Respect Starts At Home

By Stevie

Good habits always begin in the home, as does respect.

One of the most important values to teach your child in sports is respect: respect for their coach, teammates, rules, and safety.

Today, I’m going to talk about respecting coaches.

My son begins instructional league baseball on Saturday. For an hour and a half every Saturday, he will attend what is essentially a baseball clinic, much like his hockey clinics. He will learn different skills each week that he will be able to utilize in pee-wee baseball next year and beyond.

We’ve been playing baseball (wiffle ball) in the yard for a few years now so he has a very basic understanding of how baseball is played. Over the past few weeks we have taken things up a notch, getting him comfortable swinging an aluminum bat, as it weighs more than a wiffle ball or nerf bat, and practicing catching with his glove.

"Mom! Where are my Cutch glasses?"

“Mom! Where are my Cutch glasses?”

Like any kid though, my son likes to goof off. A child is more likely to goof off and not take things seriously when in the presence of a family member or friend than a teacher or coach. However, it is still important for your child to respect you while playing sports- even if it is just in the yard.

Tonight, my son and I were batting in the yard. (Real bat, but wiffle balls. No broken windows!)  When he was throwing the balls back to me, he was rolling them, throwing them over my head, throwing a bunch at a time- basically just making it more work and take longer to get the balls back to me. I told him to take his time and throw them to me one at a time nicely. When he continued to goof off, I made him throw them back nicely.

It is important for him to recognize now that acting like that is not going to fly with his coach. I told him that and told him that if he wants me to teach him to play that we are going to learn to play the right way. This doesn’t mean that we cannot have fun, but he is going to learn to act with good decorum and respect.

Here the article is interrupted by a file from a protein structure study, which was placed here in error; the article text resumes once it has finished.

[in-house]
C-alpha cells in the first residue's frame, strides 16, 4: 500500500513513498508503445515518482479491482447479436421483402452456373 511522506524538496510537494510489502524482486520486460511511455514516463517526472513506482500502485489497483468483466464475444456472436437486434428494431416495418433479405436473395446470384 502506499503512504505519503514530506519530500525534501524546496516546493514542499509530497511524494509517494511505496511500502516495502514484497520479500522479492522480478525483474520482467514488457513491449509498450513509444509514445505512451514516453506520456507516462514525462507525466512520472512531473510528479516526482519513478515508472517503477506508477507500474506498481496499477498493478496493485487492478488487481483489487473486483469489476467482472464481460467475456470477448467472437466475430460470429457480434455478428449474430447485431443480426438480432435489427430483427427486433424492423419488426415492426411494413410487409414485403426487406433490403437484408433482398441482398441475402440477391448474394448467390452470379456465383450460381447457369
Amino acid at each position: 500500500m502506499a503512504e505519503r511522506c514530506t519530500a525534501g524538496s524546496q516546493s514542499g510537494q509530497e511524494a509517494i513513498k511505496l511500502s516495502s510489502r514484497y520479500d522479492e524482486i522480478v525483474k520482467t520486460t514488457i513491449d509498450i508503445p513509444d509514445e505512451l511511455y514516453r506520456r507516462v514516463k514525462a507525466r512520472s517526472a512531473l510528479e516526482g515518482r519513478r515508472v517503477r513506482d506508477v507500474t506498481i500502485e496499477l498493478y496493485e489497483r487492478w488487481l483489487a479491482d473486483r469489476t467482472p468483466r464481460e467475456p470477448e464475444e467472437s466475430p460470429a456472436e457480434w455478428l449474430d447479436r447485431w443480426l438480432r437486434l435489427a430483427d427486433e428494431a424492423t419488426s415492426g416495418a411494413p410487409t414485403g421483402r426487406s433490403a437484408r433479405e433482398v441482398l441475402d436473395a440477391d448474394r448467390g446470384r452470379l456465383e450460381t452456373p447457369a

Additionally, I will be helping the coach with his baseball clinics so he will need to learn what I did as a kid playing softball: to respect my parent as a coach. Just because I’m your mom, it doesn’t mean that you can get away with acting like a clown or get preferential treatment.

Teaching your child these rules and sportsmanship and etiquette at home will translate onto the field/ice/court/etc. Developing good habits now when a child is most impressionable is going to carry into his or her later years. My parents were the same way with my brothers and I. We had a lot of fun playing catch in the yard, but you were going to conduct yourself in a way acceptible to a coach.

Not only is this important for respect, but for safety.

After we were done with baseball, we played street hockey with my brother. Jordan was acting up around the goal when he was warned not to. I accidentally hit him in the leg with the ball. If you’ve never been hit with a street hockey ball, let me just tell you that it stings. And I didn’t even hit the ball that hard, but he was certainly left with a red mark on his leg. It was of course an accident and I felt terrible, but had he not been grabbing at my brother’s legs and listened to directions, he likely would not have been struck with the ball.

I must have it out for my kid because yesterday I hit a line drive with a wiffle ball and it grazed his cheek. He  was completely okay and laughed but accidents are going to happen. You can’t prevent them all, but you can eliminate the unnecessary ones like what happened today!

Foster good habits at home in the yard. Your child’s coach will be appreciative.

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